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Event Comics

With Marvel’s latest Infinity event wrapping up I started considering what makes a good comic event. Since I started reading comics seven years ago I’ve lived through more than my share of comic events; some of them good, and some of them not so good. I have found that all events of quality seem to share certain characteristics that help them succeed while others fail.  A quality, well written plot, characters you care about, consistency, and events that actually matter, all aid in making a great comic event.

Comics can easily be broken up into two parts:  art and story.  While these two often go hand in hand, event comics are most often driven by story. It’s extremely difficult to carry a story with just art (though not impossible).  There have been great comic issues that are more about the art then they are the story, but they tend to be one or two issues at most.  

Talk about epic.

Talk about epic.

Infinity is a great example of how the story, rather than the art, carries the event. Since all three books involved were written by Johnathan Hickman, there is a universe-spanning story with all kinds of interwoven parts that make for a truly engrossing story.  Hickman creates entire universes within the series he writes and connects them in surprising ways. This is one of the reasons I love reading his work.  It takes a long time, but the payoff at the end is well worth it.

Seven issues wrapped up in seven pages...Seriously!?

Seven issues wrapped up in seven pages…Seriously!?

I’ve also been pleased that with recent events, especially at Marvel, there has been a concentrated effort to avoid selling the ending short.  Nothing is worse than a writer creating a masterful storyline, and then trying to wrap up the epic story in two pages.  For the first couple years I read comics, Marvel was particularly bad at this, with the most egregious examples being Civil War and World War Hulk.  Both were pretty solid stories, but as I read the last issue I kept expecting the story to start wrapping up. Unfortunately the end didn’t come until I was almost done with the book. Instead of a real ending, Marvel then wrote a small mini-series to end the event, which seemed far too drawn out. For the life of me, I can’t figure out why they didn’t just put that material into the event itself.  It would have flowed much better.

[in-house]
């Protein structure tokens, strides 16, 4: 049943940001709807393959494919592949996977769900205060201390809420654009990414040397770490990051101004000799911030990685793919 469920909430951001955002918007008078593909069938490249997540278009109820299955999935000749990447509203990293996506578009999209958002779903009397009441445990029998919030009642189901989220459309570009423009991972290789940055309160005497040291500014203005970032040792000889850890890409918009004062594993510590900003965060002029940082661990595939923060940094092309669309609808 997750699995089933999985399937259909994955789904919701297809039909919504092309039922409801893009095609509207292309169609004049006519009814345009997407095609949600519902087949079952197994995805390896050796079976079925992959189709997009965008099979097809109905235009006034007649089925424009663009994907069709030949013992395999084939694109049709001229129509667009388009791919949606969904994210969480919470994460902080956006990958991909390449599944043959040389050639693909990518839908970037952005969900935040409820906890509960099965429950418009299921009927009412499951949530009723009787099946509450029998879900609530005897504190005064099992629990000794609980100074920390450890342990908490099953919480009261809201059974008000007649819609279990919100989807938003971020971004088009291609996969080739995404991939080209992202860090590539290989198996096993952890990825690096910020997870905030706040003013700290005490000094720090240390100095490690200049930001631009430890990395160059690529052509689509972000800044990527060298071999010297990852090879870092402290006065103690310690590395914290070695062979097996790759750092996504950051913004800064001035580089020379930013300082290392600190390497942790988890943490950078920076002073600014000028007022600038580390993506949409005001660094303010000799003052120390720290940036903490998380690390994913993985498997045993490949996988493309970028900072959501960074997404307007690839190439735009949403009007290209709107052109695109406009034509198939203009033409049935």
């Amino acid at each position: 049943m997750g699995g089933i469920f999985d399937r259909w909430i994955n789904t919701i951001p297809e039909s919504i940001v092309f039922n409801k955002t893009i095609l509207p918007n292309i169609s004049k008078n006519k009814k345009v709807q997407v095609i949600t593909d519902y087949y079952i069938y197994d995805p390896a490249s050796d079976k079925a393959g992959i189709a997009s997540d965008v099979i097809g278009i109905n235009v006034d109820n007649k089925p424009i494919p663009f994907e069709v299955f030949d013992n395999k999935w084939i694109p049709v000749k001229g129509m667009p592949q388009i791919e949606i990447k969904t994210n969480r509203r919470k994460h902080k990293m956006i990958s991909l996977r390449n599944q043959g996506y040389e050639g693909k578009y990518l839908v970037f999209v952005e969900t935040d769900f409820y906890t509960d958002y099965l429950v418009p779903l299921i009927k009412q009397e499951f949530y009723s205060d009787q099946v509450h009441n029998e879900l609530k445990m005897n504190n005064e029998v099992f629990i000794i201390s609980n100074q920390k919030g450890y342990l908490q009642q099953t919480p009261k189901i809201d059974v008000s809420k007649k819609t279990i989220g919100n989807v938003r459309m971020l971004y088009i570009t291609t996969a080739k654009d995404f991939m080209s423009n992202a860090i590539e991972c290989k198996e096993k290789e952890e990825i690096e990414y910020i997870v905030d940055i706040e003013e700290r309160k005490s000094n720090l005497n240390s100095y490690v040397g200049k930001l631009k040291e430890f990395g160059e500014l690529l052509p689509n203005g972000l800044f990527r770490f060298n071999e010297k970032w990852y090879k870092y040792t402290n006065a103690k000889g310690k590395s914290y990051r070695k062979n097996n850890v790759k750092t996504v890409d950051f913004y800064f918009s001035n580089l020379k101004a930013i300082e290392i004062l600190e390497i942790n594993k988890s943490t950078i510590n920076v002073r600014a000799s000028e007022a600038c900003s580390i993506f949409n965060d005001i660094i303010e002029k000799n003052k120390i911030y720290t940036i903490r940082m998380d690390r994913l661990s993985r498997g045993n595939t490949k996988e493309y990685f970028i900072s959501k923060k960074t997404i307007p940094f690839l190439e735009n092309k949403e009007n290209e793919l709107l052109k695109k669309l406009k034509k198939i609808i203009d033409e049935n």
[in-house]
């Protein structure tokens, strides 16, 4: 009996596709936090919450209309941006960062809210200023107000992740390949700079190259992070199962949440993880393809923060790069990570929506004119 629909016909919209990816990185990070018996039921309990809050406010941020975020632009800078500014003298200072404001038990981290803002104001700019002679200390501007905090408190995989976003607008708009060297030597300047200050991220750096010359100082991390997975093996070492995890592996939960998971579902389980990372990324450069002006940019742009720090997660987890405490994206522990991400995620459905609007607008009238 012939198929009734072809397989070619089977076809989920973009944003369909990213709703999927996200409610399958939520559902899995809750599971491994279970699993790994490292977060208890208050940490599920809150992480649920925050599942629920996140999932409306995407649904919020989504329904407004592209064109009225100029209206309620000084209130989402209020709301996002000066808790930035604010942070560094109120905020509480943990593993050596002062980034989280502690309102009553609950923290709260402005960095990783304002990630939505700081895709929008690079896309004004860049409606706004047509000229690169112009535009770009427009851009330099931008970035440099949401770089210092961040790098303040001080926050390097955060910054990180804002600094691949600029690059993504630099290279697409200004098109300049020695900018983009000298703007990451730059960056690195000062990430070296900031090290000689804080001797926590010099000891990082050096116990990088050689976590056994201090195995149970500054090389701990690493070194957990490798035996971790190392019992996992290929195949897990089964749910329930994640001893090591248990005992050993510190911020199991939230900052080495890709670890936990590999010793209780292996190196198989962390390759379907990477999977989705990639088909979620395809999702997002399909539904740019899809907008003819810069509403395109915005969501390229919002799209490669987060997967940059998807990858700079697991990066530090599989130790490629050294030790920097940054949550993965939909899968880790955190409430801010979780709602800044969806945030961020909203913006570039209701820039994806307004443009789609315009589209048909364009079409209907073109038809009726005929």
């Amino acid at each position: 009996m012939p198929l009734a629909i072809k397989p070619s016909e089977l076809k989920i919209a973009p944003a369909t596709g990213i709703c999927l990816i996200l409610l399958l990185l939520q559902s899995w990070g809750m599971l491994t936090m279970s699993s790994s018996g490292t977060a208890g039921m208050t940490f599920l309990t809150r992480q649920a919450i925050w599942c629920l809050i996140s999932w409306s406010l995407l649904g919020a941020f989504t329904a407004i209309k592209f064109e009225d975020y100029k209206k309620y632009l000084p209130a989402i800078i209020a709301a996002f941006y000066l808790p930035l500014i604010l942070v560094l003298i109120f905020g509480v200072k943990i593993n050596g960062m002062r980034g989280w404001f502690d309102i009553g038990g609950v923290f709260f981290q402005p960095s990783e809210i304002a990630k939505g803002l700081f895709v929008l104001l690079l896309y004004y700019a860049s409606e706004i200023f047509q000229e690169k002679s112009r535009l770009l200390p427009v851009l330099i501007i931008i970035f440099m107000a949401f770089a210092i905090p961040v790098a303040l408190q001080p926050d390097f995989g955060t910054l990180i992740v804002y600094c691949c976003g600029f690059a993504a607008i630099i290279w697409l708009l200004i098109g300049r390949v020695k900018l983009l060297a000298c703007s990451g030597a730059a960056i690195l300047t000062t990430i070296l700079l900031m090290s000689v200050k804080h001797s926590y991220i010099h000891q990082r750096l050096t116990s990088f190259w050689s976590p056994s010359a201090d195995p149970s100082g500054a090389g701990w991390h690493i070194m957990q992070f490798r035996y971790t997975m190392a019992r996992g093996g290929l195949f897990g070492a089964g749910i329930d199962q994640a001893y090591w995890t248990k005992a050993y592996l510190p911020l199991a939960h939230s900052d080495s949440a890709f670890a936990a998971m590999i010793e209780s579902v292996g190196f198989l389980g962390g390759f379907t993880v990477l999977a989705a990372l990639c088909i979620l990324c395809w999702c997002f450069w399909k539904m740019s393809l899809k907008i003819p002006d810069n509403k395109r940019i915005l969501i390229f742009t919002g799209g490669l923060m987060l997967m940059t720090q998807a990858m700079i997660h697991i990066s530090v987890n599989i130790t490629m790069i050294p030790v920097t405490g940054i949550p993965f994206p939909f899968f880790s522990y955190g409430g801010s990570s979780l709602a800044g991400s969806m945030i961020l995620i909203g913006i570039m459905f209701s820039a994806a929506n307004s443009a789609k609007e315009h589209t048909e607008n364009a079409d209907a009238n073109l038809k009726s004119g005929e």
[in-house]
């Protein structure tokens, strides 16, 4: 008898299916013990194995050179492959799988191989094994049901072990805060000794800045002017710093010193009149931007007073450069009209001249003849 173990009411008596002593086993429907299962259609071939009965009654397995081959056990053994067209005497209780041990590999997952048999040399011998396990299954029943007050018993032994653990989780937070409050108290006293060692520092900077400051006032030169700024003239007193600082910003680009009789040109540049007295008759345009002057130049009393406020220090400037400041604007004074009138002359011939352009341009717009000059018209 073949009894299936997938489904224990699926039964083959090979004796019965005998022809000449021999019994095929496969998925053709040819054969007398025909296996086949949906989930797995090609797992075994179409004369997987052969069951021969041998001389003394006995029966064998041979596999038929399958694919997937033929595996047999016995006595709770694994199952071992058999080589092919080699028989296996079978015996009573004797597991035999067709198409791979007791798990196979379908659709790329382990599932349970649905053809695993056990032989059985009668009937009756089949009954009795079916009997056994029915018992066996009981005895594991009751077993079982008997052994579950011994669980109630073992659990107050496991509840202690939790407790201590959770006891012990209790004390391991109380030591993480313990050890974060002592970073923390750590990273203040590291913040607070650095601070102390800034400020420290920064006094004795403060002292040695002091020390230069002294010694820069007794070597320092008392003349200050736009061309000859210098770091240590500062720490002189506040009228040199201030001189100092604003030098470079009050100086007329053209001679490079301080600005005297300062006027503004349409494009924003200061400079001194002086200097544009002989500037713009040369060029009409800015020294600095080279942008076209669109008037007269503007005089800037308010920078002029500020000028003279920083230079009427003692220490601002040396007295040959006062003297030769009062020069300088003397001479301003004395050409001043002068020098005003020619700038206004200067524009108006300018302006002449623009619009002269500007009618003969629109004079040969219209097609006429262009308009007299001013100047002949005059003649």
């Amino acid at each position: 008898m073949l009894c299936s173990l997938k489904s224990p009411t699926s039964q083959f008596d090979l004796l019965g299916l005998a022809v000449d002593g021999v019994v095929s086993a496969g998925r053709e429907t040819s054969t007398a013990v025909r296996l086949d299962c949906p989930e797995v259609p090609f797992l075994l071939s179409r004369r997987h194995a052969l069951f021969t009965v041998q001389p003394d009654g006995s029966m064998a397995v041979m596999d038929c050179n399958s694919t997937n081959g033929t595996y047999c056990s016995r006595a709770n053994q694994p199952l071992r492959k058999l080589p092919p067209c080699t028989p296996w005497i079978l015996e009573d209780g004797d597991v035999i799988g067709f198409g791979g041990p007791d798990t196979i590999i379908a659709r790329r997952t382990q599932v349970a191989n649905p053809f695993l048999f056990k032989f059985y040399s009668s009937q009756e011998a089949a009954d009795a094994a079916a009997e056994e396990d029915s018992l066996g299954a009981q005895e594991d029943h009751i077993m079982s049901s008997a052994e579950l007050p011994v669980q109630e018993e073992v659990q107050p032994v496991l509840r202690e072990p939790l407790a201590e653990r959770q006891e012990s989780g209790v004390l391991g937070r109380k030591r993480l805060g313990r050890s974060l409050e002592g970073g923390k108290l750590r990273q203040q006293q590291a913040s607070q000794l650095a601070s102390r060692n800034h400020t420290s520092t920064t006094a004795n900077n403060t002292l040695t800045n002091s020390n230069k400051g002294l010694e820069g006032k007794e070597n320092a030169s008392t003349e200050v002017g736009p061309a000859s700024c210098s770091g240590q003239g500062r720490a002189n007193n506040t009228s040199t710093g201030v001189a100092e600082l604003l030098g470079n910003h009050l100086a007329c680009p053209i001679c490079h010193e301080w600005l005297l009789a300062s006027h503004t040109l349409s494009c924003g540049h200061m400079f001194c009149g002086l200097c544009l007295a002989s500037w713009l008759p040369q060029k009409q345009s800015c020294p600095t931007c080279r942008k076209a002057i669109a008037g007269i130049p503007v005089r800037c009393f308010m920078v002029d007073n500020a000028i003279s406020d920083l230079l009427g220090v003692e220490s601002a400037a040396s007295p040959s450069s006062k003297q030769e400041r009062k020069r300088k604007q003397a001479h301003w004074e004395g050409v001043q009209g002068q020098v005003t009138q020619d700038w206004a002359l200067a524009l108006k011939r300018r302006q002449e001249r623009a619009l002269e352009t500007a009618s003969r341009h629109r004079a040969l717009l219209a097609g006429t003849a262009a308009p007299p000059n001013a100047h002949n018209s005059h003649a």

I can’t deny that I love epic tales like Infinity, but I’m also very open to more intimate stories (get your mind out of the gutter). I can be drawn into a story that is almost completely character driven as opposed to action driven. If a writer really knows the characters they are developing, then they can make you feel for the character and take him to emotional depths that are unexpectedly satisfying for the reader.  Identity Crisis does just that by taking many of the second tier Justice League heroes and throwing them into some horrible situations to see what happens. I originally read this story arch about six months after getting into comics and it was very impressed by how much I found myself caring about characters, about whom I knew nothing before opening the book.  This kind of character driven writing can be just as enjoyable as epic events and is often far more compelling.